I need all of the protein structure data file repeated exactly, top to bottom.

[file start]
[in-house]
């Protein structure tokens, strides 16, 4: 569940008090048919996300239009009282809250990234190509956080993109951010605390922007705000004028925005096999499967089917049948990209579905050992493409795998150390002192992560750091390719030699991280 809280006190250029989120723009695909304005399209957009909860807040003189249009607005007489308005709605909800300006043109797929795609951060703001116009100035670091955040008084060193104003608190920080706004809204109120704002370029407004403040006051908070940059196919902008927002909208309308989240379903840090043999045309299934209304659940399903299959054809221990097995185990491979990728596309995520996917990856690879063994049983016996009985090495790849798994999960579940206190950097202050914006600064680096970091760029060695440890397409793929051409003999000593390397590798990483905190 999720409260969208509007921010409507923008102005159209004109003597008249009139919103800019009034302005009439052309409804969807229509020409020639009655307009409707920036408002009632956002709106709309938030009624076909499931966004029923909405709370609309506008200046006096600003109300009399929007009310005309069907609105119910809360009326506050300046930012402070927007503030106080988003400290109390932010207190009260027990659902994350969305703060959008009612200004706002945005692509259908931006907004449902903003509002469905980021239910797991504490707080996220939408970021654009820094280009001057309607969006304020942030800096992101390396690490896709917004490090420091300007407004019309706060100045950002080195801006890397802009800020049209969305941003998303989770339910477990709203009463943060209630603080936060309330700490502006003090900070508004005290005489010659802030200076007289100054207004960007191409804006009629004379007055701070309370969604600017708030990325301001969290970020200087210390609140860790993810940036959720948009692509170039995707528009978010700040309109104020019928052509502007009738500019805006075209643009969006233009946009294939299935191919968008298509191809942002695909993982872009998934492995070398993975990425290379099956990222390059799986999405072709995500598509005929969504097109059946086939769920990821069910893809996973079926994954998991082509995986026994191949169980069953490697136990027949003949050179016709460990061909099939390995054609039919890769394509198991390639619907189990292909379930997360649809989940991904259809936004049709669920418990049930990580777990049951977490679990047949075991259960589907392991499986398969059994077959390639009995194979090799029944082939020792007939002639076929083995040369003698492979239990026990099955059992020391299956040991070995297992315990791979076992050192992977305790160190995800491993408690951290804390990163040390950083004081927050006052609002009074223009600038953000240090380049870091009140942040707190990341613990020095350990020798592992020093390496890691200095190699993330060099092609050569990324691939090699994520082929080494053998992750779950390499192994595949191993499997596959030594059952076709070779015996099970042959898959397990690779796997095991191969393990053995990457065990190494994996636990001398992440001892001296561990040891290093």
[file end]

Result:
[in-house]
């Protein structure tokens, strides 16, 4: 569940008090048919996300239009009282809250990234190509956080993109951010605390922007705000004028925005096999499967089917049948990209579905050992493409795998150390002192992560750091390719030699991280 809280006190250029989120723009695909304005399209957009909860807040003189249009607005007489308005709605909800300006043109797929795609951060703001116009100035670091955040008084060193104003608190920080706004809204109120704002370029407004403040006051908070940059196919902008927002909208309308989240379903840090043999045309299934209304659940399903299959054809221990097995185990491979990728596309995520996917990856690879063994049983016996009985090495790849798994999960579940206190950097202050914006600064680096970091760029060695440890397409793929051409003999000593390397590798990483905190 999720409260969208509007921010409507923008102005159209004109003597008249009139919103800019009034302005009439052309409804969807229509020409020639009655307009409707920036408002009632956002709106709309938030009624076909499931966004029923909405709370609309506008200046006096600003109300009399929007009310005309069907609105119910809360009326506050300046930012402070927007503030106080988003400290109390932010207190009260027990659902994350969305703060959008009612200004706002945005692509259908931006907004449902903003509002469905980021239910797991504490707080996220939408970021654009820094280009001057309607969006304020942030800096992101390396690490896709917004490090420091300007407004019309706060100045950002080195801006890397802009800020049209969305941003998303989770339910477990709203009463943060209630603080936060309330700490502006003090900070508004005290005489010659802030200076007289100054207004960007191409804006009629004379007055701070309370969604600017708030990325301001969290970020200087210390609140860790993810940036959720948009692509170039995707528009978010700040309109104020019928052509502007009738500019805006075209643009969006233009946009294939299935191919968008298509191809942002695909993982872009998934492995070398993975990425290379099956990222390059799986999405072709995500598509005929969504097109059946086939769920990821069910893809996973079926994954998991082509995986026994191949169980069953490697136990027949003949050179016709460990061909099939390995054609039919890769394509198991390639619907189990292909379930997360649809989940991904259809936004049709669920418990049930990580777990049951977490679990047949075991259960589907392991499986398969059994077959390639009995194979090799029944082939020792007939002639076929083995040369003698492979239990026990099955059992020391299956040991070995297992315990791979076992050192992977305790160190995800491993408690951290804390990163040390950083004081927050006052609002009074223009600038953000240090380049870091009140942040707190990341613990020095350990020798592992020093390496890691200095190699993330060099092609050569990324691939090699994520082929080494053998992750779950390499192994595949191993499997596959030594059952076709070779015996099970042959898959397990690779796997095991191969393990053995990457065990190494994996636990001398992440001892001296561990040891290093």